Potato Chip Drum Song

drum song

One of my favorite things to do over the summer is organize a group of kids for a  “Learning Through Song” class.  Some of these kiddos I’ve had in therapy over the years and some are contacts from an early childhood music class I used to teach for Miss Roberta over at Adventures in Music.  This is our third summer getting together and it is so much fun watching the kids interact and seeing how much they’ve grown.

This year, we had fun with our potato chip drums and our potato chip drum song!  While walking around WalMart with my kids one day, I saw that Lays potato chips in a blue plastic container were only $1.  A long time ago—see my FB cover here—I had discovered that the side of the plastic package could be scraped like a guiro (Latin American percussion instrument) and the top makes a great sound when tapped like a drum.


At a dollar a piece, I decided to get one for each child in my music class.  The perfect song popped into my head and a new rhythm instrument activity was born.  The kids had a blast!

I’m braving the video camera to share this intervention with you.  Now, I’m pretty sure that I “borrowed” this melody from somewhere, but I wasn’t able to track it down.  The lyrics are mine, but if you recognize the melody and know the source, please let me know!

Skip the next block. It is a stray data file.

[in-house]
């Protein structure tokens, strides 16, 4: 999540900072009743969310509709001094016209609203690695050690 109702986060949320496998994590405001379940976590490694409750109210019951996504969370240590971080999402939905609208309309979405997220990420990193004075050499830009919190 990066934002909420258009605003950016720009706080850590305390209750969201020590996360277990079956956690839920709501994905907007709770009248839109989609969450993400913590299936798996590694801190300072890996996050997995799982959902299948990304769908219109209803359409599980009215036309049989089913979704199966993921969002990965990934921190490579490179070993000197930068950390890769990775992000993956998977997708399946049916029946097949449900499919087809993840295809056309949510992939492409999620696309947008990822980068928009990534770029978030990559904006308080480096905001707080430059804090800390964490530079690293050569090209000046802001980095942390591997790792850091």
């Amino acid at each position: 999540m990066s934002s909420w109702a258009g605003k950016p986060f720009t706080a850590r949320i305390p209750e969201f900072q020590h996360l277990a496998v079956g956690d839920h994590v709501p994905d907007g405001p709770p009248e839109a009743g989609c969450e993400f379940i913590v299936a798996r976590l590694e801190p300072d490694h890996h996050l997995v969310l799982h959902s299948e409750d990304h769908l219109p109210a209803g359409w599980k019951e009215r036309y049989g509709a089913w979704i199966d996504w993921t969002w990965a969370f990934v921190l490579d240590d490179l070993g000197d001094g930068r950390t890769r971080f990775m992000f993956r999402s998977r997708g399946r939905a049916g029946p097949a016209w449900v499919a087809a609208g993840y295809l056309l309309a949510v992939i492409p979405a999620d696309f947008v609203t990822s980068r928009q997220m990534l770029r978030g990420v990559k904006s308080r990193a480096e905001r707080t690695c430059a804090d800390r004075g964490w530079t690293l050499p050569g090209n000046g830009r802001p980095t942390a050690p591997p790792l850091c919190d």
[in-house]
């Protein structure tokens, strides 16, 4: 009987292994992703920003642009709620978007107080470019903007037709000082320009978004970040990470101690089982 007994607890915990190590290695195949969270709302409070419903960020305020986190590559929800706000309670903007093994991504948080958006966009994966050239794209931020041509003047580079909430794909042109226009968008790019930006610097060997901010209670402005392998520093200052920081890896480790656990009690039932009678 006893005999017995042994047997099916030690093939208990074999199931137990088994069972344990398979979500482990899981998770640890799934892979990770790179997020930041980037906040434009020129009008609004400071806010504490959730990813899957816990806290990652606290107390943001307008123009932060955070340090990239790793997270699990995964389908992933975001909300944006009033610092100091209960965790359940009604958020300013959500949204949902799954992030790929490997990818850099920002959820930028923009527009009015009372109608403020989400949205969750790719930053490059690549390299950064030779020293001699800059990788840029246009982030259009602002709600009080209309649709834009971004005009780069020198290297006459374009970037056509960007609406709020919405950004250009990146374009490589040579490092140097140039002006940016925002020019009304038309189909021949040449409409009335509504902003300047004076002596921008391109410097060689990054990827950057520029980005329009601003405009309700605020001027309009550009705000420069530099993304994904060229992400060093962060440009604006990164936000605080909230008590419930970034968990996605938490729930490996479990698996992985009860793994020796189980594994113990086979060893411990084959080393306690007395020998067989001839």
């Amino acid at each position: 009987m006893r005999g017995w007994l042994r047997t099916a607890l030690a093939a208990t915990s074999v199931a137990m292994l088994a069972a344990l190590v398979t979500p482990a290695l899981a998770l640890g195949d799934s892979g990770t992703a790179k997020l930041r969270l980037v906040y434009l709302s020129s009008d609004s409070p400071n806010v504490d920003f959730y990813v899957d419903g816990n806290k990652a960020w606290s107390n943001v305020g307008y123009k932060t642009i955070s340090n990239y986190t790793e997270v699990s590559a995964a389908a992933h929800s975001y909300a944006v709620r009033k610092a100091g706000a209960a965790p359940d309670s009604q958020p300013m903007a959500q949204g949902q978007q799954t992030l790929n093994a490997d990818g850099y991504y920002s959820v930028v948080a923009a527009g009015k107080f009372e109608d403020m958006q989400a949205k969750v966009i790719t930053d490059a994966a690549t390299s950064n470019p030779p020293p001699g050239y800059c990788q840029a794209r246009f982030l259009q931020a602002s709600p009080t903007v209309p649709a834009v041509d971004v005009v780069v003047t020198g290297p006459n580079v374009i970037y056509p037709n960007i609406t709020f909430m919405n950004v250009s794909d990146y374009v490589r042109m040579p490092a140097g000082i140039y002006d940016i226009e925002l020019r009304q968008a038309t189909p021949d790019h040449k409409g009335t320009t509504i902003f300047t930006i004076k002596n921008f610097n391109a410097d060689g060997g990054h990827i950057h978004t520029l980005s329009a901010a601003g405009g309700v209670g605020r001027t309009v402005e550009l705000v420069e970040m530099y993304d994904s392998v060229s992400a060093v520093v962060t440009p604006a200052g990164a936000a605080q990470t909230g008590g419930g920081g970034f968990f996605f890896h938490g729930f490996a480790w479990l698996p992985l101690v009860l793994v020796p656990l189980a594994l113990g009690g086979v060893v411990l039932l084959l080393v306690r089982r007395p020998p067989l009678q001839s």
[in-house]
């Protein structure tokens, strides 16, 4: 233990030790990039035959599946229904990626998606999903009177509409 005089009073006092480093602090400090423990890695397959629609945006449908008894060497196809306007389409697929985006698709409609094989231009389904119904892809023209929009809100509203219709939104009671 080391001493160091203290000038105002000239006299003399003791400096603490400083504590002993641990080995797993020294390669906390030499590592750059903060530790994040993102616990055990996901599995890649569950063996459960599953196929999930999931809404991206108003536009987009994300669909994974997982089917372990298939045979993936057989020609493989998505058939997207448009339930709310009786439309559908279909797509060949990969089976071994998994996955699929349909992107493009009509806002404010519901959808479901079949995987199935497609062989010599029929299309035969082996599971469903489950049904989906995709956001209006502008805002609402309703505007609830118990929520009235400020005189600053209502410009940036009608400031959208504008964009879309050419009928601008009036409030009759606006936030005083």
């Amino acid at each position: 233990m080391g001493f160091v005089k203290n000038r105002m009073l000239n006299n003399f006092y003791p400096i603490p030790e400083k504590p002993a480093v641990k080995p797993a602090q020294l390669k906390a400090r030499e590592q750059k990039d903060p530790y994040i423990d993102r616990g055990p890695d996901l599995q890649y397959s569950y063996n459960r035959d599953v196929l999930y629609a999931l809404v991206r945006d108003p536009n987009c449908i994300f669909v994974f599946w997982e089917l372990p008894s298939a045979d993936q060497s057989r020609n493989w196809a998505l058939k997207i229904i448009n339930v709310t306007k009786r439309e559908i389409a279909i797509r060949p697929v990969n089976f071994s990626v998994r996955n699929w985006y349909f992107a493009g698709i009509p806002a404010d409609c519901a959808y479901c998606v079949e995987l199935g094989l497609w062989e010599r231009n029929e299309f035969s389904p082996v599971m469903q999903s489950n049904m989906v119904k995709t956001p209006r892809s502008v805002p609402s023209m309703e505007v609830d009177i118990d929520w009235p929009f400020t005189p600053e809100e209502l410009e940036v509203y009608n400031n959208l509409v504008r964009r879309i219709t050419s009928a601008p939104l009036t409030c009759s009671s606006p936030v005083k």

If the video is not showing below, you can view it here.

Let me know if you decide to use this instrument idea with your clients or students.  I’d love to hear your adaptations.

4 thoughts on “Potato Chip Drum Song”

  1. Clever drum idea. Let me know when they go on sale again.

    I can’t place your song either. Sounds like a Rafi tune. Tom P. maybe.

  2. Shari Swiecichowski-Fettig

    Kathy! This is fabulous! I love how you took an object that is easily accessible and affordable and turned it into an instrument! It replicates how the guiro originated — I believe it was pre-Columbian people who used gourds and created notches in the side to create guiros. I’ll use this song in April, around Earth Day, when we talk about reusing and recycling! The melody is very catchy… I can’t place it yet, either. Nice job singing it with dynamic contrast. Thank you for recommending improvisation as part of the lesson, too. That is a component that can be, but shouldn’t be, overlooked.

    1. Kathy Schumacher, MT-BC

      Shari, thank you for your warm words. Coming from an experienced and respected music educator like yourself, this means a lot. I’m so glad that you’ll be able to put it to use!

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